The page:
From a guest editorial in by Scott Karel in the La Crosse Tribune support of Clean Energy Choice, a 2013 policy goal of RENEW Wisconsin:
Wisconsin citizens have only have two ways to purchase energy for their homes or businesses: either they buy it from the local electric utility or they pay to have their own alternative energy sources installed on their property.
This effectively gives utility companies a monopoly because most people don’t have the disposable income to install such devices on their own.
However, with a little help from state legislators, Wisconsin residents could benefit from more competition in this market while at the same time producing green energy for their own personal consumption.
Third-party owned renewable-energy systems have become an effective method to promote the growth and production of green energy at no additional cost to ratepayers or taxpayers. This system, known as “clean energy choice,” allows a third party to enter into a contract with a farmer, homeowner or business to lease their roof space.
In return, the third-party company will install, operate and maintain, at no cost to the landowner, a solar panel, manure digester, wind turbine or other renewable energy system on their property. The energy from these systems either passes directly to the customer or is sold to the local utility.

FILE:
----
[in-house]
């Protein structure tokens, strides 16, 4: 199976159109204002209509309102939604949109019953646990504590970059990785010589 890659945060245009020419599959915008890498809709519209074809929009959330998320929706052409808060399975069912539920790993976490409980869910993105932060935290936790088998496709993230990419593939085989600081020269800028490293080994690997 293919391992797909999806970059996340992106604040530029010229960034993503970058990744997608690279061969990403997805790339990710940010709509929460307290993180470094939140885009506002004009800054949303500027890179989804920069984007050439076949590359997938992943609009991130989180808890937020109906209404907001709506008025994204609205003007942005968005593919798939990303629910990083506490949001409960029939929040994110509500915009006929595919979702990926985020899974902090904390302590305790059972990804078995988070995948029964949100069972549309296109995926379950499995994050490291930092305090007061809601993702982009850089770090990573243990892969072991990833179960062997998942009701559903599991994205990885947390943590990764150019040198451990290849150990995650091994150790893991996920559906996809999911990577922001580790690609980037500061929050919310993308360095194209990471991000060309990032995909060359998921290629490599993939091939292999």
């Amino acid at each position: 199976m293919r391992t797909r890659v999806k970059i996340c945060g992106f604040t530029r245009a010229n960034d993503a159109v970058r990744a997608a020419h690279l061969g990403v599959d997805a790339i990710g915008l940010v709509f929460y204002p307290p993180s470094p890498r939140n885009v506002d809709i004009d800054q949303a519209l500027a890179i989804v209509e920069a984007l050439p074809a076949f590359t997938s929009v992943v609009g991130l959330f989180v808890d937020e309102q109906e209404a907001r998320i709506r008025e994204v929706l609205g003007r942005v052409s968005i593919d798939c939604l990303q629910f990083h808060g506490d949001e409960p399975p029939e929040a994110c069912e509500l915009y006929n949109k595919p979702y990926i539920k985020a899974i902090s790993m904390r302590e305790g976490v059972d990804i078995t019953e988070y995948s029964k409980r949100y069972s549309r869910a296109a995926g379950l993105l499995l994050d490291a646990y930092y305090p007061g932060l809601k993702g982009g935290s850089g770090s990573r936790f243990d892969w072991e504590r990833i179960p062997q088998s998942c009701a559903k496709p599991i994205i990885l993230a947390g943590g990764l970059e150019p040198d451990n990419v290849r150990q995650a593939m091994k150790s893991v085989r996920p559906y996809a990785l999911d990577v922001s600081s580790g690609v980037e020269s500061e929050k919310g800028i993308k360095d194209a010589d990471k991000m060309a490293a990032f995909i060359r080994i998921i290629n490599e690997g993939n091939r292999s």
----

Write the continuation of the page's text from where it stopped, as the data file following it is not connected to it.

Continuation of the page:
Clean energy choice systems are a benefit to all Wisconsin residents for a variety of reasons. For the customers who enter into these agreements, they are able to lock in their utility rates at a fixed amount for the length of the contract, which is typically anywhere from 10 to 20 years.
A fixed energy rate is one of the main reasons that Kohl’s department stores chose to install solar panels on around 100 of its stores located in states that expressly allow third-party ownership of renewable energy systems.
Clean energy choice also creates more competition in the energy market and promotes renewable energy without using government subsidies.
Finally, allowing third-party energy agreements will support the state’s economy by creating more business for the estimated 135 companies in Wisconsin that participate in the solar market.
Currently, laws in more than 20 states — including Illinois, Michigan and Ohio — specifically allow third-party sale of renewable energy to their customers. However, in about 20 other states, including Wisconsin, the law is unclear about whether this type of agreement is allowable.
Third-party energy companies will not attempt to enter into contracts with landowners until there is clarification on this law for fear of being regulated as a public utility.
We think that the energy certainty provided by these agreements would benefit many farmers in Wisconsin who happen to have plenty of wind or open roof space on their buildings but may not have the extra money to install their own wind turbines or solar panels. No law should prevent customers who want to have access to clean energy simply because they cannot afford to install the system on their own.
If you would like to learn more about the Clean Energy Choice legislation being advanced in the Legislature this year, contact me at skarel@wisconsinfarmers union.com or 608-234-3741.